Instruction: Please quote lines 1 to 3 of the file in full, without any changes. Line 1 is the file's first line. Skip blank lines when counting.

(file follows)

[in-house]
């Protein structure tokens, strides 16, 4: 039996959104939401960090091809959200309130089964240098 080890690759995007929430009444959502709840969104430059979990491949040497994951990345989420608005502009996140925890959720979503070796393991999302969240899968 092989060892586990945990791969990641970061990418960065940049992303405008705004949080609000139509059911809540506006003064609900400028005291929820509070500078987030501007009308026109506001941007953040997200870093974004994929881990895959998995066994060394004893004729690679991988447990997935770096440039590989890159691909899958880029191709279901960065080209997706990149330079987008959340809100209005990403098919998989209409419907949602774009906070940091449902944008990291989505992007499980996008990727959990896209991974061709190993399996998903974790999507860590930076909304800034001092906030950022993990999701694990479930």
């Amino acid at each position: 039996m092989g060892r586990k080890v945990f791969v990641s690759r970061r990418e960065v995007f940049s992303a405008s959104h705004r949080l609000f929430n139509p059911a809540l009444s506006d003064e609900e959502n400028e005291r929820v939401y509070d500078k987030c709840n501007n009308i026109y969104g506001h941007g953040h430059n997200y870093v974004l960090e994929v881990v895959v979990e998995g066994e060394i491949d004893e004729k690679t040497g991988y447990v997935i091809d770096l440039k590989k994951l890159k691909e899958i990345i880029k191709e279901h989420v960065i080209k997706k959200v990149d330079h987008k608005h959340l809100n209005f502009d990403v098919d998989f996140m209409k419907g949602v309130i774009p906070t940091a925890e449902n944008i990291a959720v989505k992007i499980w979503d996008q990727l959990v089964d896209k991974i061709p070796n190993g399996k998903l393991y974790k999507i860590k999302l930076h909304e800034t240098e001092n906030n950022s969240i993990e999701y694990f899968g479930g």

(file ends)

[in-house]
């Protein structure tokens, strides 16, 4: 039996959104939401960090091809959200309130089964240098 080890690759995007929430009444959502709840969104430059979990491949040497994951990345989420608005502009996140925890959720979503070796393991999302969240899968 092989060892586990945990791969990641970061990418960065940049992303405008705004949080609000139509059911809540506006003064609900400028005291929820509070500078987030501007009308026109506001941007953040997200870093974004994929881990895959998995066994060394004893004729690679991988447990997935770096440039590989890159691909899958880029191709279901960065080209997706990149330079987008959340809100209005990403098919998989209409419907949602774009906070940091449902944008990291989505992007499980996008990727959990896209991974061709190993399996998903974790999507860590930076909304800034001092906030950022993990999701694990479930």
């Amino acid at each position: 039996m092989g060892r586990k080890v945990f791969v990641s690759r970061r990418e960065v995007f940049s992303a405008s959104h705004r949080l609000f929430n139509p059911a809540l009444s506006d003064e609900e959502n400028e005291r929820v939401y509070d500078k987030c709840n501007n009308i026109y969104g506001h941007g953040h430059n997200y870093v974004l960090e994929v881990v895959v979990e998995g066994e060394i491949d004893e004729k690679t040497g991988y447990v997935i091809d770096l440039k590989k994951l890159k691909e899958i990345i880029k191709e279901h989420v960065i080209k997706k959200v990149d330079h987008k608005h959340l809100n209005f502009d990403v098919d998989f996140m209409k419907g949602v309130i774009p906070t940091a925890e449902n944008i990291a959720v989505k992007i499980w979503d996008q990727l959990v089964d896209k991974i061709p070796n190993g399996k998903l393991y974790k999507i860590k999302l930076h909304e800034t240098e001092n906030n950022s969240i993990e999701y694990f899968g479930g």